New Year’s resolutions have become an intrinsic part of our annual rituals, often symbolizing a fresh start and an opportunity for personal growth. These commitments serve as markers for self-improvement and goal setting. Psychologically, they play a significant role in motivating individuals to make positive changes in their lives.


I’ve always been a staunch “anti-resolutionist.” My opposition is driven as much by the crowded gyms in January (which usually thin out by the third week) as it is by a sense that something should be started immediately if it’s important enough to be done, and not delayed to some arbitrary date on the calendar. 


But I do understand the importance of resolutions, and the new year is as good a time as any to get started on personal and professional growth. The start of a new year signifies a clean slate, creating a psychological divide between the past and the future. This temporal landmark effect serves as a catalyst for change, allowing individuals to mentally separate themselves from previous shortcomings and focus on new possibilities.


The process of setting resolutions also involves introspection and self-reflection, which are crucial for personal development. It encourages individuals to evaluate their lives, identify areas for improvement, and set specific, achievable goals. Research in psychology suggests that successful goal pursuits require a strategic approach. Setting specific, measurable, achievable, relevant, and time-bound goals, commonly known as SMART goals, increases the likelihood of achievement. Additionally, creating a plan with actionable steps, monitoring progress, and adapting to setbacks are essential components of goal maintenance. Leveraging social support and accountability can significantly impact goal adherence. Sharing resolutions with friends, family, or a support group fosters a sense of commitment and encourages individuals to stay on track. Finally, linking or chaining new, desired habits to existing habits or behaviors increases the likelihood that the new habit will be retained.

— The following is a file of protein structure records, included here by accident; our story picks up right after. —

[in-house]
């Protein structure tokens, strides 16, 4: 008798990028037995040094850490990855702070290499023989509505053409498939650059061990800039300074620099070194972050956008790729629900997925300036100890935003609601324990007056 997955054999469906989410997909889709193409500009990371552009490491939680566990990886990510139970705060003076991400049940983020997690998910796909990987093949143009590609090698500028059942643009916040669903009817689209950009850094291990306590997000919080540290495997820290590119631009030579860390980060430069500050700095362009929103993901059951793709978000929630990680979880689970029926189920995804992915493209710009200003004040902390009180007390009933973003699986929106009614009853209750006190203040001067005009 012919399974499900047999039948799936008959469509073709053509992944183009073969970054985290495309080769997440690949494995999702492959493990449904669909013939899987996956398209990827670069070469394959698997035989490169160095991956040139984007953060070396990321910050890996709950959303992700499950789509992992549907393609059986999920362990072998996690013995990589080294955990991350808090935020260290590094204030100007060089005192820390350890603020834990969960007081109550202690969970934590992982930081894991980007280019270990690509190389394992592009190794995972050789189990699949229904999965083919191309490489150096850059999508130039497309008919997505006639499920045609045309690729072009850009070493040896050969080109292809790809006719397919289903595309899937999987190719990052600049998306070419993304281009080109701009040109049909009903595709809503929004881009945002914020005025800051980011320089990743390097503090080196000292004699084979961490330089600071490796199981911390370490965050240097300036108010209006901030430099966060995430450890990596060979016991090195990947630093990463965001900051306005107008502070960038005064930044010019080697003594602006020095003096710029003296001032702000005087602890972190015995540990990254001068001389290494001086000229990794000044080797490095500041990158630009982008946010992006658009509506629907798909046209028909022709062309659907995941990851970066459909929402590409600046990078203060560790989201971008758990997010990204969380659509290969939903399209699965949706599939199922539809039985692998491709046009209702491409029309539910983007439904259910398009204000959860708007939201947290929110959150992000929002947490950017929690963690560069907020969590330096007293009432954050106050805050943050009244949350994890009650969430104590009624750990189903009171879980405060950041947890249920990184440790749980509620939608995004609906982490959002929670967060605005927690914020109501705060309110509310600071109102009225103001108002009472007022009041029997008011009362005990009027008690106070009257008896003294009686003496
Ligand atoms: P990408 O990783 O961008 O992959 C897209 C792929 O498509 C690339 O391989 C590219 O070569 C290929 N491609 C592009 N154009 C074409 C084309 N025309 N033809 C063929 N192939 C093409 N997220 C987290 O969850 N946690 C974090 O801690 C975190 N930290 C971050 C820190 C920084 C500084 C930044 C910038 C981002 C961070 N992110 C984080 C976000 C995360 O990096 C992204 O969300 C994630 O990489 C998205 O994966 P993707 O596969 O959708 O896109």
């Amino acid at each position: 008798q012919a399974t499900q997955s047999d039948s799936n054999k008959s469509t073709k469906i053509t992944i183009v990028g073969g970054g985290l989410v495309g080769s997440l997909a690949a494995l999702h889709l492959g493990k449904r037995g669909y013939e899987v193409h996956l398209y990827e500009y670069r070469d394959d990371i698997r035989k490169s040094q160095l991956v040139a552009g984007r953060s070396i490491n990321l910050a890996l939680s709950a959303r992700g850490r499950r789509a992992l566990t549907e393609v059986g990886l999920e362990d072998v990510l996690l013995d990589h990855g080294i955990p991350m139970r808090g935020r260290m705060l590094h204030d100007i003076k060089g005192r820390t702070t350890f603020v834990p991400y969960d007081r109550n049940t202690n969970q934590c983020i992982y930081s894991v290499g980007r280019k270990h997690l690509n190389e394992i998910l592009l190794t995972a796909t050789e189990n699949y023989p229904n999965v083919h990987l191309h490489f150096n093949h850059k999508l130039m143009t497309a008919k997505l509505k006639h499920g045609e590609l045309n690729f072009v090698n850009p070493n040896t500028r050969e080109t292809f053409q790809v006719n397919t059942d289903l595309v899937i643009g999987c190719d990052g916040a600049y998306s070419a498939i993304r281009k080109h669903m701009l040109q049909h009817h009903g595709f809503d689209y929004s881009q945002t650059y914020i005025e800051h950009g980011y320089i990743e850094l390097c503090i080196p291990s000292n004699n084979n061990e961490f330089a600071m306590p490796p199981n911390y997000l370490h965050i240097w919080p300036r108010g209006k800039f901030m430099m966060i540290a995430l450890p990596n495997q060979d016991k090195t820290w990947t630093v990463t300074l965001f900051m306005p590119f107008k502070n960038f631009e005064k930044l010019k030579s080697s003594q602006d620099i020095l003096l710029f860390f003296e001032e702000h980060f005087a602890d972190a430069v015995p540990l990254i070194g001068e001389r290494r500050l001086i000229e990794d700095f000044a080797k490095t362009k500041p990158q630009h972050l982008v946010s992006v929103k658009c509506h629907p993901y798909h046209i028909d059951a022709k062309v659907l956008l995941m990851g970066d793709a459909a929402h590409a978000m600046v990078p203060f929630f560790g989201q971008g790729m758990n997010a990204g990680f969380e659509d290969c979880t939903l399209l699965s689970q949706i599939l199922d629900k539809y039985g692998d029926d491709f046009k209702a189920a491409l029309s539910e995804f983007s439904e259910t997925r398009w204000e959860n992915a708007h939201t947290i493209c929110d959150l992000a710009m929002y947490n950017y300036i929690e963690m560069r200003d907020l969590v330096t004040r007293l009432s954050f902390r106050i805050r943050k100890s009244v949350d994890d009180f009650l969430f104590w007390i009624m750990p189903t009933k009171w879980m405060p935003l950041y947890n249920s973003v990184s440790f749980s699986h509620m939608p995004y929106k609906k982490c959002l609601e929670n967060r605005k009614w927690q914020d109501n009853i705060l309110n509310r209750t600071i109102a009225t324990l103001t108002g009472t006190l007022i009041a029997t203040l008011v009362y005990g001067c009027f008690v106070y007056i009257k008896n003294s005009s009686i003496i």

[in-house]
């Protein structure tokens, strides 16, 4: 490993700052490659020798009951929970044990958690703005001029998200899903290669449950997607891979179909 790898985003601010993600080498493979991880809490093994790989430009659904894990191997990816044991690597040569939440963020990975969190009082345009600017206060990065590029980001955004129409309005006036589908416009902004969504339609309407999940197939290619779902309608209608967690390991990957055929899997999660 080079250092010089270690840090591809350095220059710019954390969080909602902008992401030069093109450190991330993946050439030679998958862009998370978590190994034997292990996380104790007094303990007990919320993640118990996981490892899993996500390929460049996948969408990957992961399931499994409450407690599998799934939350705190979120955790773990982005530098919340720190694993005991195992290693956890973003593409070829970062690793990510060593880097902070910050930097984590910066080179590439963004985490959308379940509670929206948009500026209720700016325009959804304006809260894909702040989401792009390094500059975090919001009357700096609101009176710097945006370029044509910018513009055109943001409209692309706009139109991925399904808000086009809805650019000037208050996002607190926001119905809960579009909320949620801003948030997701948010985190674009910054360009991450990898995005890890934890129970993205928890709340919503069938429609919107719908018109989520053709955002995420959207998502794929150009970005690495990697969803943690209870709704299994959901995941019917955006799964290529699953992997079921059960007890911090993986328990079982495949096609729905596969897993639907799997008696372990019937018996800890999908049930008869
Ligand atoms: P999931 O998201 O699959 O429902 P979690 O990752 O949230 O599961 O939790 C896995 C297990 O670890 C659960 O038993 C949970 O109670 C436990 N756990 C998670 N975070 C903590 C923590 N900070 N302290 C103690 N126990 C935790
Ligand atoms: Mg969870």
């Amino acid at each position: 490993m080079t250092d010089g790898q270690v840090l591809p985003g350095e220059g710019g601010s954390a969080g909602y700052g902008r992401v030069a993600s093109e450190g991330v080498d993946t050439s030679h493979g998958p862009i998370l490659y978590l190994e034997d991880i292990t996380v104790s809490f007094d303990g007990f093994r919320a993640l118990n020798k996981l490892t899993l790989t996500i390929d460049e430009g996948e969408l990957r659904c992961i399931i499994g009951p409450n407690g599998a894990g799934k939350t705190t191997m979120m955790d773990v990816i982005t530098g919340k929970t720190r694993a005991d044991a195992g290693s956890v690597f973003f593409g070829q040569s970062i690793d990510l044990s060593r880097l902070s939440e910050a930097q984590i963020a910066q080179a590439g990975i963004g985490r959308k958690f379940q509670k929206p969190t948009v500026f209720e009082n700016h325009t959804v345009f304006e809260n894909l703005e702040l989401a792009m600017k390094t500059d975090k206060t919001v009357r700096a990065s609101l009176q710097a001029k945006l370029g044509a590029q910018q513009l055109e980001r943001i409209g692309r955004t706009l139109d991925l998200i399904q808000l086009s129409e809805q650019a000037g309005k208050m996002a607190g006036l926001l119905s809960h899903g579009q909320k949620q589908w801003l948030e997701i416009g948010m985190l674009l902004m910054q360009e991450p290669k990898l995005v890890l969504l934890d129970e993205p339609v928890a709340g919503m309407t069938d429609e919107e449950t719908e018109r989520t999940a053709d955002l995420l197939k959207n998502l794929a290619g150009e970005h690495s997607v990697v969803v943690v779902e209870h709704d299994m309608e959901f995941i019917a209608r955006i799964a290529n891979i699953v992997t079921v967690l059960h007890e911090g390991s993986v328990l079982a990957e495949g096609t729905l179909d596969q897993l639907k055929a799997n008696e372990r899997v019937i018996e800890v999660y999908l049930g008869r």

In the realm of accounting and finance, New Year’s resolutions hold particular relevance. Professionals in the field often grapple with the need for precision, organization, and continuous improvement. At the same time, the profession is faced with a changing operating environment and emerging technologies. The megatrends shaping the profession—talent management and the future of work; enterprise risk management; digital transformation; regulatory and policy changes; and environmental, social, and governance mandates—can serve as catalysts for establishing resolutions. Setting targets for career advancement, such as pursuing professional certifications or expanding one’s network, can also be integral resolutions in this field.


IMA® (Institute of Management Accountants) offers many resources to help practitioners achieve their career resolutions. Certifications like the CMA® (Certified Management Accountant), CSCA® (Certified in Strategy in Competitive Analysis), and newly launched FMAA™ (Financial & Managerial Accounting Associate) can help accounting and finance professionals hone their skills and demonstrate proficiency. Other IMA resources such as continuing education courses, webinars, podcasts, conferences, and publications can strengthen knowledge and provide access to new opportunities.


New Year’s resolutions serve as powerful tools for personal development, rooted in psychological principles of goal setting and self-improvement. For IMA members and accounting and finance professionals, resolutions play a vital role in aligning personal and professional goals with the issues impacting the profession. It’s convincing enough for even a staunch anti-resolutionist like me to be persuaded—and maybe to pick up a few new habits in 2024!

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